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Prakash veer ji beat me to it, essentially.

What does "I believe in ... and the amrit of Sri Guru Gobind Singh ji" actually imply? What does it mean? How can you 'believe' in an initiation ceremony?

I think this part needs to be more clearly defined to eliminate confusion about Sikh/Khalsa. In my humble opinion.
 
Aug 29, 2010
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Prakash veer ji beat me to it, essentially.

What does "I believe in ... and the amrit of Sri Guru Gobind Singh ji" actually imply? What does it mean? How can you 'believe' in an initiation ceremony?

I think this part needs to be more clearly defined to eliminate confusion about Sikh/Khalsa. In my humble opinion.
I have clarified a point in my post that what is given to a Sikh to become Khalsaa is "KHANDE KI PAHUL".......This is being promoted as Amrit.(I cant explain this why?)

The meaning of PAHUL is very important to understand.The Word PAHUL means an AGENT which increases ones POTENTIAL of POWER to unlimited extent.That is why this needs to be consumed physically so that one acquires unlimited power to fight in the war field.
This is very amazing effect of "KHANDE KI PAHUL" which makes Khalsa
always victorious in all odd situations.
You can verify a fact from the history that all the wars GuRu Gobind Singh ji won even being small in numbers against large numbers in opposite
forces.
So my understanding is that every Khalsaa is a SIKH but every Sikh is not necesarily be Khalsaa. But it can be observed that there is IMPOSITION of Khalsaa on Sikhs .This aspect is very difficult to accept for certain
obvious reasons you should analyse yourself

Now I think you can appreciate what is I believe or accept to be Khalsaa

Prakash.S.Bagga
 
Nov 14, 2008
283
417
Prakash veer ji beat me to it, essentially.

What does "I believe in ... and the amrit of Sri Guru Gobind Singh ji" actually imply? What does it mean? How can you 'believe' in an initiation ceremony?

I think this part needs to be more clearly defined to eliminate confusion about Sikh/Khalsa. In my humble opinion.

Sat Sri Akaal Ishna ji ,

I feel " believe in" here means

1) Sikhs who are Khalsa/Amritdhari .
2) Sikhs who aspires to join Khalsa ,but do not consider themselves fit yet .


just my views ....
 

BhagatSingh

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Apr 25, 2006
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Ishna ji,
I think it means that you believe the initiation is an integral part of Sikhism, and you have it set as a goal for yourself to achieve.

Lol I am going to ask you again, what's up with your adherent? Before you had "existential... something there, now "borderline atheism". Anways, I pray that everything is alright.

Ambarsaria ji,
Ok I see the motivation. I think that's admirable but a few things must be understood first. I had some time on my hands so I gave this a lot of serious thought and here's what I have to say.
1. The way two neighbouring factions make peace is to celebrate both their unity AND difference. And not just in the political sphere but the individuals start to do this in their mind. They stop looking for homogeneity, that is, they stop wanting the others to believe in the same things they do. Have you done this in your mind? Have you celebrated the fact that (for instance) Namdharis, and some minor groups have living gurus?

Unless you the leader of this pledge have celebrated both the similarity and difference, there is no chance of this becoming a reality. It must stem from truth.



Now having discussed the mindset, let's go into the pledge itself:
2. Now to include all the factions into your pledge you might need to expand it. Bear in mind this is not a suggestion.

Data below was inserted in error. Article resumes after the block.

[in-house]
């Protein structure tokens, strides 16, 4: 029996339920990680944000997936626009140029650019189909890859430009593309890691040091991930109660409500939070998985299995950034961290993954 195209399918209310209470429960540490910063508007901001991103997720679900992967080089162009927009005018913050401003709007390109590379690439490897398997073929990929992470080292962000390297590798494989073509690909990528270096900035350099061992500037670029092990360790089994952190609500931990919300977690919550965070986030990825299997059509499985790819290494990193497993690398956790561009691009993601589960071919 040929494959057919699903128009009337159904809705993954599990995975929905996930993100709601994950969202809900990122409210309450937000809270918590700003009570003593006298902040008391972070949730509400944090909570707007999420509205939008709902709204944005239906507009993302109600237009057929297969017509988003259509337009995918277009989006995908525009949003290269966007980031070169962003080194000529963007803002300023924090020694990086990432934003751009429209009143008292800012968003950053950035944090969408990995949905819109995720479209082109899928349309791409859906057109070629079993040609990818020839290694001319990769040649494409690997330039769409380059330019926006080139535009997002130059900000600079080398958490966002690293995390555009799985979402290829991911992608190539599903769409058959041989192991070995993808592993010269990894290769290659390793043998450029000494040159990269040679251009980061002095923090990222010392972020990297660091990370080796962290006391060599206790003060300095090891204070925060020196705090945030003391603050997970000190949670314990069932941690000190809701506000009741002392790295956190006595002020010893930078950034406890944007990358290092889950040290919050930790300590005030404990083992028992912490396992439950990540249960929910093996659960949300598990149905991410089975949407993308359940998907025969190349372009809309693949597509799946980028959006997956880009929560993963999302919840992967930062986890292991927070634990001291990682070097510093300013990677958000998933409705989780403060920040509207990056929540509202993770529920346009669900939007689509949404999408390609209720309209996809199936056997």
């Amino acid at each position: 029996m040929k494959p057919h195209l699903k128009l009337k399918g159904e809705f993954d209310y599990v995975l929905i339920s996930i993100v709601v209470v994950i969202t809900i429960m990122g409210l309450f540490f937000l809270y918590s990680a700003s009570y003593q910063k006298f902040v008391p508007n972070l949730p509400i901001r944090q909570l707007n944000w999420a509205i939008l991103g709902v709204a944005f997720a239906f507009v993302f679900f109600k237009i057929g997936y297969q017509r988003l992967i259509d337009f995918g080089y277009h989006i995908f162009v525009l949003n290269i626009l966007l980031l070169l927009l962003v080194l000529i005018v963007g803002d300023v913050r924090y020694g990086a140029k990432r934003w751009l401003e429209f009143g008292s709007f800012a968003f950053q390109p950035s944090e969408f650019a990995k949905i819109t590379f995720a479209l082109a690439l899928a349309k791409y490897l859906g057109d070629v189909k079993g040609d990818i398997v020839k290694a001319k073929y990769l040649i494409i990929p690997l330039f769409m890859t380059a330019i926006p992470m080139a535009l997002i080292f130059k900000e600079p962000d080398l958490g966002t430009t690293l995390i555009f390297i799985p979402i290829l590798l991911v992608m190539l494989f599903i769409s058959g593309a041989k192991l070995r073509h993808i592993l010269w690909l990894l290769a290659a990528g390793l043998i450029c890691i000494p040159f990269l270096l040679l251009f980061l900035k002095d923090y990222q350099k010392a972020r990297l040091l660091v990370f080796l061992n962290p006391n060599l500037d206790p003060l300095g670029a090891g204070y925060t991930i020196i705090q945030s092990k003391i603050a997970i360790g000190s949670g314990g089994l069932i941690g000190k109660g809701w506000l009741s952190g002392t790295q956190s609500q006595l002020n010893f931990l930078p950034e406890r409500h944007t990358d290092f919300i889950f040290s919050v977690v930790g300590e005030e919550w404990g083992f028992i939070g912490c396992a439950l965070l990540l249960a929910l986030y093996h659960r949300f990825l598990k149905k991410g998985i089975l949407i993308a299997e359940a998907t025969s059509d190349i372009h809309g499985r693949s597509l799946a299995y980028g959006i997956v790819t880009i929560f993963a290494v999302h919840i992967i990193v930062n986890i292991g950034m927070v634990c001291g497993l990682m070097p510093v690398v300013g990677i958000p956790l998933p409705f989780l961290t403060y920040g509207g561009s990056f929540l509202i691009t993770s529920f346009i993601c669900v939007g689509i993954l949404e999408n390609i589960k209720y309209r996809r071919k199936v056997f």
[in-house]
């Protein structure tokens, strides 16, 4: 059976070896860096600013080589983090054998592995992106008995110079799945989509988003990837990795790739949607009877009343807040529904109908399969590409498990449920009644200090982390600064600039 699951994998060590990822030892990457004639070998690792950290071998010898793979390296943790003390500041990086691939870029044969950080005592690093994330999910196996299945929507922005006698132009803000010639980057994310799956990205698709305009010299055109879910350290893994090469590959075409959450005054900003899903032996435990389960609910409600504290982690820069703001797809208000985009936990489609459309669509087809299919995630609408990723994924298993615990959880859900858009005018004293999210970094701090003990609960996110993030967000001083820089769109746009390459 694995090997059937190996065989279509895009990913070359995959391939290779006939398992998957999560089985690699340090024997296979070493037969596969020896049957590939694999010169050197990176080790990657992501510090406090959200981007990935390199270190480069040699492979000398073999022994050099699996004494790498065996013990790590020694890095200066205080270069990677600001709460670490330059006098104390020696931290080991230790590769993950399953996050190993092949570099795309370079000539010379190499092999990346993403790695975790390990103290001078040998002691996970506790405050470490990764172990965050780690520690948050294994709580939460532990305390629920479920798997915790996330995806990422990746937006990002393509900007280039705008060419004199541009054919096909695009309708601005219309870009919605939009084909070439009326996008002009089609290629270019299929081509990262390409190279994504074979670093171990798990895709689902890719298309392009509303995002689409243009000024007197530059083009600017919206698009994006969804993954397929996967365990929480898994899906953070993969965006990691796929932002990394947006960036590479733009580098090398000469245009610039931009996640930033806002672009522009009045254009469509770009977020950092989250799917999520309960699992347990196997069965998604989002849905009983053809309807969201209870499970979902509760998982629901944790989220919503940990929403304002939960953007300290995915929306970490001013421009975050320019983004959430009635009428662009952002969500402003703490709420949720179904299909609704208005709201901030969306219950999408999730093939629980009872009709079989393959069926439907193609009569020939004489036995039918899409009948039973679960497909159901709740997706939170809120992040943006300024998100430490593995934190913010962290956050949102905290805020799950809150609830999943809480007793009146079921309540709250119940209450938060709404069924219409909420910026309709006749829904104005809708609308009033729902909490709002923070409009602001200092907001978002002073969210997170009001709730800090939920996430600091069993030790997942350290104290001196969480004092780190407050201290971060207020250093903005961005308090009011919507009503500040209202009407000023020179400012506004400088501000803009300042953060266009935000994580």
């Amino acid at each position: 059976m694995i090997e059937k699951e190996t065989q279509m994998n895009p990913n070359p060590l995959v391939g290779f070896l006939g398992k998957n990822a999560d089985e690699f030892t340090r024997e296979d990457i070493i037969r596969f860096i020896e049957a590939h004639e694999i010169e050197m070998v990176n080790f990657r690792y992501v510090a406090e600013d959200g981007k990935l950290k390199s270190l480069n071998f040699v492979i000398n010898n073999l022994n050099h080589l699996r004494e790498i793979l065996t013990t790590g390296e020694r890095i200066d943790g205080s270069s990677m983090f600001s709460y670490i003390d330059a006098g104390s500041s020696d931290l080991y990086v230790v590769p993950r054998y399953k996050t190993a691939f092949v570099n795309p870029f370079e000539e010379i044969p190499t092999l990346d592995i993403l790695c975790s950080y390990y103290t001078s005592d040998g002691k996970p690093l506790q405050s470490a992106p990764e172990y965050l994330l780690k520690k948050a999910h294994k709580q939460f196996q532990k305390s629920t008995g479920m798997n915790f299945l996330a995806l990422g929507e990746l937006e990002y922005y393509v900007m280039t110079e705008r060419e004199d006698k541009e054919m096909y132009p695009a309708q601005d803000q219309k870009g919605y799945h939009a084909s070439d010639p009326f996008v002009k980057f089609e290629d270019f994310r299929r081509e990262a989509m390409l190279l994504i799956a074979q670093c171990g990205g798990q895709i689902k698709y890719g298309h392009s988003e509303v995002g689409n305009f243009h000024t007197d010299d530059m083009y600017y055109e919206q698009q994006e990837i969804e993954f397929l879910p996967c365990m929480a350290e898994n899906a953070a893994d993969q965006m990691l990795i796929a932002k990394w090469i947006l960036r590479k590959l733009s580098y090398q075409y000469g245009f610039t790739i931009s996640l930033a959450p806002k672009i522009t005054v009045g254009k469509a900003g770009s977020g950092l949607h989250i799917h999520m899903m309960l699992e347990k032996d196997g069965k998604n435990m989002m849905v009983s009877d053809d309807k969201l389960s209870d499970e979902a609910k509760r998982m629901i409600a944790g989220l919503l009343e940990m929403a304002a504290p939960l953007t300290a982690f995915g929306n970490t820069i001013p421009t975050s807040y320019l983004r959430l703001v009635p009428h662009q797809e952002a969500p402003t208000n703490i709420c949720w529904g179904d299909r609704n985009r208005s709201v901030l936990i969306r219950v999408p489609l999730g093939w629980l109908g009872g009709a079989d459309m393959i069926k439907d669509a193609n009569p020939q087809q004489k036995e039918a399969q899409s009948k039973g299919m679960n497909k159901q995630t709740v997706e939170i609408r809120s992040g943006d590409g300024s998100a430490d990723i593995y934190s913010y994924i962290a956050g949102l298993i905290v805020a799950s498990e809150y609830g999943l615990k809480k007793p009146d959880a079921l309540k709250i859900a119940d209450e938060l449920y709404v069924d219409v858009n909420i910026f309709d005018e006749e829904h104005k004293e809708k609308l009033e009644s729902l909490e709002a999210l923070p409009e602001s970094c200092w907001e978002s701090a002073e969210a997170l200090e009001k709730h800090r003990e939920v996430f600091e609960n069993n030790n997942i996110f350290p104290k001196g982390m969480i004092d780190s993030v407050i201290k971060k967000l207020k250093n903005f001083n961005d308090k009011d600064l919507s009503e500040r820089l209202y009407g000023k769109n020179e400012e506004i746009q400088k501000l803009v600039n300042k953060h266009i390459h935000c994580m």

I believe in some portion of the bani of at least 1 of the authors of Sri Guru Granth Sahib Ji.
I have taken out the limit to 10 gurus, this brings in the above mentioned group you left out. It brings in those groups that were alienated, Namdharis and the minor: Nanak Panthis, Kabir panthis, Ravidasia.

Now the authors of Sri Guru Granth Sahib Ji are all very much in agreement. If one has taken Kabir to be their guru, many other gurus and bhagats will match, it's just that that person has devoted their being to only one. Does that make sense?
So yes if they read the others, they would say "Yes I agree with this" so they technically believe in more than 1 but they haven't studied, or learned about them for whatever reason.

Now I also removed the belief in Amrit initiation because many groups just don't believe in that. I am not 100% sure but Namdharis, some Udasi and sevapanthi groups don't. Kabir Panthi, some Nanak Panthi and Ravidasia don't.

I also removed any pledge to defend another Sikh, leaving fighting for those who are able. Those disabled are included in the pedge this way. This is something groups tend to do anyway. You see one of your own getting hurt, the factor in taking action is if you are brave and are able to defend them, not whether you took a pledge. By fighting I mean all forms, not just hand to hand, gun to gun, but also in the political, economic field ie. discrimination, racism, political struggle.


Also we don't want to encourage intellectuals from siding with each other
only because they are Sikhs. This is dangerous to scholarly research.

I wouldn't even add anything about a God so those who are undisclosed, borderline atheist and exploring Sikhi are included. They are still connected to Sikhi by a thread however thin. Let's keep this intact so they can move in and out freely. If they leave with a sense of rejection, they may not come back. For example, due to the fact, the bani is theistic in nature, that attributes both impersonal and personal characteristics to God, those people who cherry-pick can do so. Cherrypicking can be healthy if you cherrypick good berries.

And we want everyone to be open-minded and be able to celebrate differences along with celebrating the unity I outlined above. So if I may add something:
I believe in acceptance of other men, women and their and my own life situation, as it is without tempering with it mentally. I will have only have love for them in my heart. If I fail at this I will not give up and continue to cultivate love until my pledge becomes a reality.